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My divorce is pending, and I received my spouse’s stimulus money. What should I do?

Ben Franklin wearing face mask on 100 dollar bill.

Nationwide, qualifying Americans are receiving their stimulus checks from the CARES Act each day. Subject to certain income phase-outs, each American will receive $1,200 plus $500 for each child. The IRS is using 2018 and 2019 tax return information to determine who qualifies to receive checks and where to send them. If you filed your 2018 or 2019 taxes using direct deposit, the IRS will send your check to the account you used for direct deposit. For Nevadans in the midst of divorce proceedings, this could present a problem.

If minor children are at issue in your divorce proceeding, please read our post about what to do with your child's stimulus check.

If you are in the midst of divorce proceedings and you received your spouse’s stimulus check, you should send him/her their stimulus check.

There may be exceptions to this. If your spouse is behind on court-ordered temporary spousal support or child support, you may have a basis to keep their stimulus check. However, if your spouse is only delinquent on court-ordered temporary spousal support or child support because he/she has been furloughed or laid off, a judge may frown upon this.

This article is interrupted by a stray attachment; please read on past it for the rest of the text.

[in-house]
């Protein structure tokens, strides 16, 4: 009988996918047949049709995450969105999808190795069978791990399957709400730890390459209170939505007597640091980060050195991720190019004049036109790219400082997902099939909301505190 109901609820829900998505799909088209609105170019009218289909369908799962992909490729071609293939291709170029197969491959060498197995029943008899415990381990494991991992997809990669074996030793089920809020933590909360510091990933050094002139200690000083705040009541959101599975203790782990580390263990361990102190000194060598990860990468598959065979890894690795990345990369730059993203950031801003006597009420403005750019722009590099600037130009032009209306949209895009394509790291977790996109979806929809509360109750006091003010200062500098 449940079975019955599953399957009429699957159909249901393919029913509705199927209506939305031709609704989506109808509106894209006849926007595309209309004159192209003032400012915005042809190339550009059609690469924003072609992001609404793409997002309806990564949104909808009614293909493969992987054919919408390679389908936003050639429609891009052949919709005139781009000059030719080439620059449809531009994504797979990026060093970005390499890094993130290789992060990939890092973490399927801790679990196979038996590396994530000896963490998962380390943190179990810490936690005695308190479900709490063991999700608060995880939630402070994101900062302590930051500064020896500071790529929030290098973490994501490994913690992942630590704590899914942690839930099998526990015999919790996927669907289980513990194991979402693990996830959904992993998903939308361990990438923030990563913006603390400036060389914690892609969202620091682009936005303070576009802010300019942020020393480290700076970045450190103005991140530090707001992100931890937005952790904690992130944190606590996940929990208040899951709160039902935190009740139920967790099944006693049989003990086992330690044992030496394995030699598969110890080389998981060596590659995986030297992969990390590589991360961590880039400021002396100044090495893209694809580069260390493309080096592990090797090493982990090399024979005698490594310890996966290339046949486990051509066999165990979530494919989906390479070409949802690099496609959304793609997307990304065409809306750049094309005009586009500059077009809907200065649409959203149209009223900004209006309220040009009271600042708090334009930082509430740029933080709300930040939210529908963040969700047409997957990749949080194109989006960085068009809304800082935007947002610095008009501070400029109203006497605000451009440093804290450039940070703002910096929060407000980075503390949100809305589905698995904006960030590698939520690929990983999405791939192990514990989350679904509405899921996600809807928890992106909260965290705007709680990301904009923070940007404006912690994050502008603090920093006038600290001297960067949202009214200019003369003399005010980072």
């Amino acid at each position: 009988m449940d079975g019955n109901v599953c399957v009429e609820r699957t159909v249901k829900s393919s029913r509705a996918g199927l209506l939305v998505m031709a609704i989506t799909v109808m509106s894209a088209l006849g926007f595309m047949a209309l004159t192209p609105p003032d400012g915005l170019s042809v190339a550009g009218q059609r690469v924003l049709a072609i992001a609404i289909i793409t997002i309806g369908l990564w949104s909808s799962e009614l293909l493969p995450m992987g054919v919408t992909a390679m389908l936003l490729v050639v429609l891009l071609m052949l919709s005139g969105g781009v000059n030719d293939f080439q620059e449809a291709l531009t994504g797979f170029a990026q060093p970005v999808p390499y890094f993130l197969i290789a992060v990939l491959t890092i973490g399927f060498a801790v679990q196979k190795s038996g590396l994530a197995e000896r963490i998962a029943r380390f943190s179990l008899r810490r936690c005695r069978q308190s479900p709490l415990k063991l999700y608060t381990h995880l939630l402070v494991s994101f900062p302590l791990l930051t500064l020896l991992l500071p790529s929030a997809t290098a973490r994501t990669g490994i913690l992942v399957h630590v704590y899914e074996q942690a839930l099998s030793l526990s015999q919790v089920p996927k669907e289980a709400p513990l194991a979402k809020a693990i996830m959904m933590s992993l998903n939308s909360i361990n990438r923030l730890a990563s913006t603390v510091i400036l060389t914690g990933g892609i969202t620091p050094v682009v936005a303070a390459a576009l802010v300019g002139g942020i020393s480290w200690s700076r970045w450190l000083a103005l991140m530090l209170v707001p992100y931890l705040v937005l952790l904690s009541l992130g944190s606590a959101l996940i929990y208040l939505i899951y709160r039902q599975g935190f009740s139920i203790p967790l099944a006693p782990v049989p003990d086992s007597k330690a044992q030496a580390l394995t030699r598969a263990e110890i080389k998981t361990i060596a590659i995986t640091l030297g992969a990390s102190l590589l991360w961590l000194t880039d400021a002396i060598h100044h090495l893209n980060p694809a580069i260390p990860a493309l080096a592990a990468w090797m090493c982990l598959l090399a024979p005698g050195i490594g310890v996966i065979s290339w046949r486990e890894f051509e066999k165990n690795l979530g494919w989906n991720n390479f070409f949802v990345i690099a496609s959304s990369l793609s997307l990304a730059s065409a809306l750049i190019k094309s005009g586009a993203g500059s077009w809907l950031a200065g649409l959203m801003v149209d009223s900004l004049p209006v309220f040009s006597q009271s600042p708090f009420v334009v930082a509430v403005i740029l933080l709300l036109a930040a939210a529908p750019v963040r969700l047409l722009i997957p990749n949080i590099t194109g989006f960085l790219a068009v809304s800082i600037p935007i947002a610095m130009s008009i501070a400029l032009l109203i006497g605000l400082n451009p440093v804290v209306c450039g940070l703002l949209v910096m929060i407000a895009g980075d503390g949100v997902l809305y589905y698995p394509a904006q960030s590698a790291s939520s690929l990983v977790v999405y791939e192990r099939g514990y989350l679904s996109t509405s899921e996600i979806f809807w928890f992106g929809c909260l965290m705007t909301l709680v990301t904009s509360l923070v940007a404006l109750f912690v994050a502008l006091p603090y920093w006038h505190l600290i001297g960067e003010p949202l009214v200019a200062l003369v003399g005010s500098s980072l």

Judges are human and understand that Nevadans are facing unprecedented times right now. If you choose to keep your spouse’s stimulus check, you should be prepared to explain why to a judge.

If you are in the midst of divorce proceedings and your spouse received your stimulus check but refuses to share it with you, you should speak to a Las Vegas divorce attorney about your options. Contact us today.

This post is intended to convey general information only and not to provide specific legal advice or to form an attorney-client relationship. Leavitt Law Firm does not assume responsibility for the accuracy, completeness, or timeliness of any of the information contained in this blog post. The information may not apply to your unique situation and is not intended as a substitute for legal advice. You should consult an attorney for advice regarding your individual situation.

IRS Circular 230 Disclosure: Any tax advice contained in these blog posts is not intended or written to be used, and cannot be used, for the purpose of avoiding tax penalties that may be imposed under the Internal Revenue Code or by any other applicable tax authority or to promote, market or recommend to another any tax-related matter addressed herein.

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